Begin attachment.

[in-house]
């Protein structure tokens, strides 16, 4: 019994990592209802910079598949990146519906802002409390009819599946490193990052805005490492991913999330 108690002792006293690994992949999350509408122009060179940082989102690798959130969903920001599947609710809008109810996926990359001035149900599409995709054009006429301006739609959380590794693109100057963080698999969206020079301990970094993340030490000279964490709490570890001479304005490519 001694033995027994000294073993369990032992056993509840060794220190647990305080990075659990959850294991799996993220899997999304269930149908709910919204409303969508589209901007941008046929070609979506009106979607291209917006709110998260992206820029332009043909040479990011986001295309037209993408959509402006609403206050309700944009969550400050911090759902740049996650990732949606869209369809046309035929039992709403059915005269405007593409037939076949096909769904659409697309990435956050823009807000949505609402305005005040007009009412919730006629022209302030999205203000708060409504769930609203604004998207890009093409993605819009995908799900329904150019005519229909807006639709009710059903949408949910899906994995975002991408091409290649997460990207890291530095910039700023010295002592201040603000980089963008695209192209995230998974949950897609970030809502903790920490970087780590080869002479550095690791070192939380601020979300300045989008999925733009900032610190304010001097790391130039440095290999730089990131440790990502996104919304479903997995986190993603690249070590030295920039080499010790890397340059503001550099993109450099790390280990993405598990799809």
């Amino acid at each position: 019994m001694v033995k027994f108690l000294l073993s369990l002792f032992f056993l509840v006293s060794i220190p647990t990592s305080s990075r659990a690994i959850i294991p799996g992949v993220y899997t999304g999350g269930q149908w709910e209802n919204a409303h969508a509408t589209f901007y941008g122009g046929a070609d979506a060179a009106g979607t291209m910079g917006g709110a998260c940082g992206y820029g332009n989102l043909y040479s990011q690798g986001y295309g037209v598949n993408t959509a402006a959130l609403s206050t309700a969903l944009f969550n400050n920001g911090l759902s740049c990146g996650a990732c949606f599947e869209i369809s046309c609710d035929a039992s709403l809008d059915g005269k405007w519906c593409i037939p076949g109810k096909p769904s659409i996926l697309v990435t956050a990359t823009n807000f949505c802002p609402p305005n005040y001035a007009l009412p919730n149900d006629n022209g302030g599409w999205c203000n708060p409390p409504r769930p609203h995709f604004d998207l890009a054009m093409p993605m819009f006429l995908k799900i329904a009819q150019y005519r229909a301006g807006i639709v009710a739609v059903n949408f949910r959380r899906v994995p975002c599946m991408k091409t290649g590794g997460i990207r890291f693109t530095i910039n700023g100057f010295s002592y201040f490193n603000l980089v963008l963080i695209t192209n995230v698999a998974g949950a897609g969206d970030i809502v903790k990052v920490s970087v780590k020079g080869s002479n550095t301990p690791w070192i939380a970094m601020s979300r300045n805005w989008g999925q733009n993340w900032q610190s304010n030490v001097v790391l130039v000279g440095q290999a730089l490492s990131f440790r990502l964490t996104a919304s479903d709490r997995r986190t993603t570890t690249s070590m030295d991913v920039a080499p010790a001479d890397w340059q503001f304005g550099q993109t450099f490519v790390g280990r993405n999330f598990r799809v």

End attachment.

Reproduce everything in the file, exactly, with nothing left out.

[in-house]
């Protein structure tokens, strides 16, 4: 019994990592209802910079598949990146519906802002409390009819599946490193990052805005490492991913999330 108690002792006293690994992949999350509408122009060179940082989102690798959130969903920001599947609710809008109810996926990359001035149900599409995709054009006429301006739609959380590794693109100057963080698999969206020079301990970094993340030490000279964490709490570890001479304005490519 001694033995027994000294073993369990032992056993509840060794220190647990305080990075659990959850294991799996993220899997999304269930149908709910919204409303969508589209901007941008046929070609979506009106979607291209917006709110998260992206820029332009043909040479990011986001295309037209993408959509402006609403206050309700944009969550400050911090759902740049996650990732949606869209369809046309035929039992709403059915005269405007593409037939076949096909769904659409697309990435956050823009807000949505609402305005005040007009009412919730006629022209302030999205203000708060409504769930609203604004998207890009093409993605819009995908799900329904150019005519229909807006639709009710059903949408949910899906994995975002991408091409290649997460990207890291530095910039700023010295002592201040603000980089963008695209192209995230998974949950897609970030809502903790920490970087780590080869002479550095690791070192939380601020979300300045989008999925733009900032610190304010001097790391130039440095290999730089990131440790990502996104919304479903997995986190993603690249070590030295920039080499010790890397340059503001550099993109450099790390280990993405598990799809």
């Amino acid at each position: 019994m001694v033995k027994f108690l000294l073993s369990l002792f032992f056993l509840v006293s060794i220190p647990t990592s305080s990075r659990a690994i959850i294991p799996g992949v993220y899997t999304g999350g269930q149908w709910e209802n919204a409303h969508a509408t589209f901007y941008g122009g046929a070609d979506a060179a009106g979607t291209m910079g917006g709110a998260c940082g992206y820029g332009n989102l043909y040479s990011q690798g986001y295309g037209v598949n993408t959509a402006a959130l609403s206050t309700a969903l944009f969550n400050n920001g911090l759902s740049c990146g996650a990732c949606f599947e869209i369809s046309c609710d035929a039992s709403l809008d059915g005269k405007w519906c593409i037939p076949g109810k096909p769904s659409i996926l697309v990435t956050a990359t823009n807000f949505c802002p609402p305005n005040y001035a007009l009412p919730n149900d006629n022209g302030g599409w999205c203000n708060p409390p409504r769930p609203h995709f604004d998207l890009a054009m093409p993605m819009f006429l995908k799900i329904a009819q150019y005519r229909a301006g807006i639709v009710a739609v059903n949408f949910r959380r899906v994995p975002c599946m991408k091409t290649g590794g997460i990207r890291f693109t530095i910039n700023g100057f010295s002592y201040f490193n603000l980089v963008l963080i695209t192209n995230v698999a998974g949950a897609g969206d970030i809502v903790k990052v920490s970087v780590k020079g080869s002479n550095t301990p690791w070192i939380a970094m601020s979300r300045n805005w989008g999925q733009n993340w900032q610190s304010n030490v001097v790391l130039v000279g440095q290999a730089l490492s990131f440790r990502l964490t996104a919304s479903d709490r997995r986190t993603t570890t690249s070590m030295d991913v920039a080499p010790a001479d890397w340059q503001f304005g550099q993109t450099f490519v790390g280990r993405n999330f598990r799809v």